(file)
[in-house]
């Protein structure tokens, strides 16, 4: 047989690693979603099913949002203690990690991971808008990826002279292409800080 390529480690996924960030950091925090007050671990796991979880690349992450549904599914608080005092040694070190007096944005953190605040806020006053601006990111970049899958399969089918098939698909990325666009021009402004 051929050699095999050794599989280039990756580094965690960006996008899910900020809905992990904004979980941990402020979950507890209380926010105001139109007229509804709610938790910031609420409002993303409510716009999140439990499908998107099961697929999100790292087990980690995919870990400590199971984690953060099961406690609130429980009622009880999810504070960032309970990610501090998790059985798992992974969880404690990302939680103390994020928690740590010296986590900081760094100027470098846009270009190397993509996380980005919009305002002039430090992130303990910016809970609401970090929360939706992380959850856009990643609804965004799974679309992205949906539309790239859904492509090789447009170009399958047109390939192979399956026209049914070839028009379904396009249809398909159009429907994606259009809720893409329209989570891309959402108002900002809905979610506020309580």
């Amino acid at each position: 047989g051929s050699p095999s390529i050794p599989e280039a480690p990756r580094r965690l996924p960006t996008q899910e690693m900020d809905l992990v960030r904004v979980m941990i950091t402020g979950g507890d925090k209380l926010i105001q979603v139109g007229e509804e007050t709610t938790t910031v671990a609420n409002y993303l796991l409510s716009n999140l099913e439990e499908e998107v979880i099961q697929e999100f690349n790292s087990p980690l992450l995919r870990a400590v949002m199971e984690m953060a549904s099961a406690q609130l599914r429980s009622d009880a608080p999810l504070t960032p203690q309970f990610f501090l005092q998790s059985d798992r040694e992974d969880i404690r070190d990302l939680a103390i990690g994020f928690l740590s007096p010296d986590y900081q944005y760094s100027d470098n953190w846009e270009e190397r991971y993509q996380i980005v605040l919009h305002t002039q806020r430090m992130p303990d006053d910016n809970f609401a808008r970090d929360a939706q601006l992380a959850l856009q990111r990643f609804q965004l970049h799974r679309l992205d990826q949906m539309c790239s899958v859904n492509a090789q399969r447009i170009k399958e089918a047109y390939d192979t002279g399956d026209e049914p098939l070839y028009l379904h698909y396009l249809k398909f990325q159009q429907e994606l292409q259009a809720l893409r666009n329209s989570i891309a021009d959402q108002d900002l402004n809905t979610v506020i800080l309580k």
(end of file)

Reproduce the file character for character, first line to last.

[in-house]
């Protein structure tokens, strides 16, 4: 047989690693979603099913949002203690990690991971808008990826002279292409800080 390529480690996924960030950091925090007050671990796991979880690349992450549904599914608080005092040694070190007096944005953190605040806020006053601006990111970049899958399969089918098939698909990325666009021009402004 051929050699095999050794599989280039990756580094965690960006996008899910900020809905992990904004979980941990402020979950507890209380926010105001139109007229509804709610938790910031609420409002993303409510716009999140439990499908998107099961697929999100790292087990980690995919870990400590199971984690953060099961406690609130429980009622009880999810504070960032309970990610501090998790059985798992992974969880404690990302939680103390994020928690740590010296986590900081760094100027470098846009270009190397993509996380980005919009305002002039430090992130303990910016809970609401970090929360939706992380959850856009990643609804965004799974679309992205949906539309790239859904492509090789447009170009399958047109390939192979399956026209049914070839028009379904396009249809398909159009429907994606259009809720893409329209989570891309959402108002900002809905979610506020309580």
């Amino acid at each position: 047989g051929s050699p095999s390529i050794p599989e280039a480690p990756r580094r965690l996924p960006t996008q899910e690693m900020d809905l992990v960030r904004v979980m941990i950091t402020g979950g507890d925090k209380l926010i105001q979603v139109g007229e509804e007050t709610t938790t910031v671990a609420n409002y993303l796991l409510s716009n999140l099913e439990e499908e998107v979880i099961q697929e999100f690349n790292s087990p980690l992450l995919r870990a400590v949002m199971e984690m953060a549904s099961a406690q609130l599914r429980s009622d009880a608080p999810l504070t960032p203690q309970f990610f501090l005092q998790s059985d798992r040694e992974d969880i404690r070190d990302l939680a103390i990690g994020f928690l740590s007096p010296d986590y900081q944005y760094s100027d470098n953190w846009e270009e190397r991971y993509q996380i980005v605040l919009h305002t002039q806020r430090m992130p303990d006053d910016n809970f609401a808008r970090d929360a939706q601006l992380a959850l856009q990111r990643f609804q965004l970049h799974r679309l992205d990826q949906m539309c790239s899958v859904n492509a090789q399969r447009i170009k399958e089918a047109y390939d192979t002279g399956d026209e049914p098939l070839y028009l379904h698909y396009l249809k398909f990325q159009q429907e994606l292409q259009a809720l893409r666009n329209s989570i891309a021009d959402q108002d900002l402004n809905t979610v506020i800080l309580k």